This 71st psalm does not have an author identified. The writer calls out to God, calling Him his strong refuge, a rock and fortress, and declares his trust in the Lord. He asks the Lord to deliver him out of the hand of the wicked, because he has trusted Him since birth. Although people wonder about the author, He knows that God is praiseworthy. He prays for God to remember him all the days of his life, never forsaking him. He longs for God to be near him all His days, and to confound his enemies. The psalmist proclaims his desire to hope in God and go in His strength. He talks about how the young know God, and when they are old, they understand the depths of His strength and power. God is great, and has done great things. There is no one like Him. The psalmist purposes to praise God with the lute and the harp, and sing of His goodness.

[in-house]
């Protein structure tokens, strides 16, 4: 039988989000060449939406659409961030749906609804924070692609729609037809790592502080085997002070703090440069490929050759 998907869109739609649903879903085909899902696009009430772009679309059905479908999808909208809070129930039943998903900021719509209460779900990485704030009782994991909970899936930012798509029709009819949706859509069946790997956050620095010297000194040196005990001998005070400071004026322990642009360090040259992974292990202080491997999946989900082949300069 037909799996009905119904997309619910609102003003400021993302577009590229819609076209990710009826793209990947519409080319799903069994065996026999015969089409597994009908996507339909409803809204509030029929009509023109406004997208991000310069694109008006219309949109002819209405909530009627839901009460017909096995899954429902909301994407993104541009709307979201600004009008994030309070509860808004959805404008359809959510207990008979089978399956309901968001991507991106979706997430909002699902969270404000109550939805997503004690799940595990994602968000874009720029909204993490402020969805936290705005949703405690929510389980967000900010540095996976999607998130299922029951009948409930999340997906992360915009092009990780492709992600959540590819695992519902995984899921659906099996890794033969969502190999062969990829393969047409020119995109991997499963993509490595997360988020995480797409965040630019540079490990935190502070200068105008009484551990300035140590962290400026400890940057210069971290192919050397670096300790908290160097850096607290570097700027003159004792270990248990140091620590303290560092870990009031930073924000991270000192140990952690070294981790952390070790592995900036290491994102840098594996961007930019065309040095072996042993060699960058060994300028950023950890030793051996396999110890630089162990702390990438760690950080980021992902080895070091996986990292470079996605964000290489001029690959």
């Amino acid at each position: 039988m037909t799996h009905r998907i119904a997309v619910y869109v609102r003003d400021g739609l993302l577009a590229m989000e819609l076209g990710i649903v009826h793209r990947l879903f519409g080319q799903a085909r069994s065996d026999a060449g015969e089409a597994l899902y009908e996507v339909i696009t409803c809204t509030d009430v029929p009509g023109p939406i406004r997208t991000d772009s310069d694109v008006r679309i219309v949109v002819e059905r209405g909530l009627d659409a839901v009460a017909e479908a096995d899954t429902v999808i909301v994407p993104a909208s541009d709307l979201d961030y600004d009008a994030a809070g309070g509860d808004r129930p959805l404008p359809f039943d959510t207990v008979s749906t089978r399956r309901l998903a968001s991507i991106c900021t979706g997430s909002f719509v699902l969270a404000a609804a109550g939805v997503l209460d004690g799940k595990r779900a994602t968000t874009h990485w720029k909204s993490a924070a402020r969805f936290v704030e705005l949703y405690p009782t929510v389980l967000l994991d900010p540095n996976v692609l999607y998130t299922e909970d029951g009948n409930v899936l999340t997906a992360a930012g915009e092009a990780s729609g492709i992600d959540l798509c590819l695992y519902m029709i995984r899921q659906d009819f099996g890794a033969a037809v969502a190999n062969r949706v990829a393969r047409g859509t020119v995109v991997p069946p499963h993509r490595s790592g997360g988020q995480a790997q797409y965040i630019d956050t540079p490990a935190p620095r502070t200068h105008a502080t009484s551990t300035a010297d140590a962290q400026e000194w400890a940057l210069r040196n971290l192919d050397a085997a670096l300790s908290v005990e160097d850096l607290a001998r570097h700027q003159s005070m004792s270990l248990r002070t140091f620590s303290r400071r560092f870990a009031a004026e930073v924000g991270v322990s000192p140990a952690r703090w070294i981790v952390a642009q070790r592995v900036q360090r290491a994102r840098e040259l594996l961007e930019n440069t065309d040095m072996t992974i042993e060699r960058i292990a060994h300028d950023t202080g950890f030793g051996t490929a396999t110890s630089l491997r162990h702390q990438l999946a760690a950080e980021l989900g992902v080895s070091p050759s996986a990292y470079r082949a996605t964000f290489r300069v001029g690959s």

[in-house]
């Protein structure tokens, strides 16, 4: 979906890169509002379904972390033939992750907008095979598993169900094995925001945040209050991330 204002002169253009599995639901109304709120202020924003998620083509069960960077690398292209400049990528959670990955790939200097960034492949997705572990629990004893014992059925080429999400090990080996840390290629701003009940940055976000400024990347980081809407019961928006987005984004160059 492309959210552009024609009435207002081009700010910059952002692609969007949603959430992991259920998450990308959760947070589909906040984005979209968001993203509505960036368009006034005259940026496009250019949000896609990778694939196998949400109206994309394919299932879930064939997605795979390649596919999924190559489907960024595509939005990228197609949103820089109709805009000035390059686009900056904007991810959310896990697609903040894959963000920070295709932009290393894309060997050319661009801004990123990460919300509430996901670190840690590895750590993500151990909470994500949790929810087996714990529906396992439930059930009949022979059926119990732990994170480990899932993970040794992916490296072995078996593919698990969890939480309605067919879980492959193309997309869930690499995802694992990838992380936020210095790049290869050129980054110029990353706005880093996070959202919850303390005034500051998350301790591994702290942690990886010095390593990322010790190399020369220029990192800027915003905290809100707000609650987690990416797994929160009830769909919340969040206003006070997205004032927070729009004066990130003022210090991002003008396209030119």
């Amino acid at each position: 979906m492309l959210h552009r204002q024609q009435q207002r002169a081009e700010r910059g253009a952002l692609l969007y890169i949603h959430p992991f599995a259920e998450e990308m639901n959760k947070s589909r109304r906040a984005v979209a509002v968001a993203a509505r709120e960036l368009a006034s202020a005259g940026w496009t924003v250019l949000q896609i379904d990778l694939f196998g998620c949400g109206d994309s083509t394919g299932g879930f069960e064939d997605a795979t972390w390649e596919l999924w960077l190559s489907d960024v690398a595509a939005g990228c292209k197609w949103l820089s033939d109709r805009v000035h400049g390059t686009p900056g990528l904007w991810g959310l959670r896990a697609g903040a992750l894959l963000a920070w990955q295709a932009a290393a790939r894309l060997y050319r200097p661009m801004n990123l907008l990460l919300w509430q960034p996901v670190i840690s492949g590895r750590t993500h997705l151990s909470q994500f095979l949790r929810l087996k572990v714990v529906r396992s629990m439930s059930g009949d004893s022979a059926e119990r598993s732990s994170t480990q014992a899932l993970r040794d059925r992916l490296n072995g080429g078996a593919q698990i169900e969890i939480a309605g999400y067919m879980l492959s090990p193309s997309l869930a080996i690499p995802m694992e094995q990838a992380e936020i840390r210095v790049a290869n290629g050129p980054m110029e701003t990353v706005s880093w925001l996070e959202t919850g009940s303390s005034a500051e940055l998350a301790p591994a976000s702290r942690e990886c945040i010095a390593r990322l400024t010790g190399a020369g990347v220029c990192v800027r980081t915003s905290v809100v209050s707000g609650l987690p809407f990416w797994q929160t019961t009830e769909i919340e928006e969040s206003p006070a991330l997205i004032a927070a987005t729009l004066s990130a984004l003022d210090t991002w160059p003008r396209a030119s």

The writer proclaims the greatness of God throughout this psalm, and momentarily asks God for deliverance from his enemies. This past weekend, a colleague of mine spoke to our church leadership and to the entire church about the nature of prayer. One of his contentions was that prayer often becomes intercessory or petition entirely. We ask God for things, but do not stop to have time with Him. We look for His hand instead of His face. Why not be more balanced between worship and petition, or maybe just take some time to balance the scales by not asking for anything for a while? Let God become your confidant and your friend before you ask Him for anything. He longs to have time with us moreso than just giving us gifts.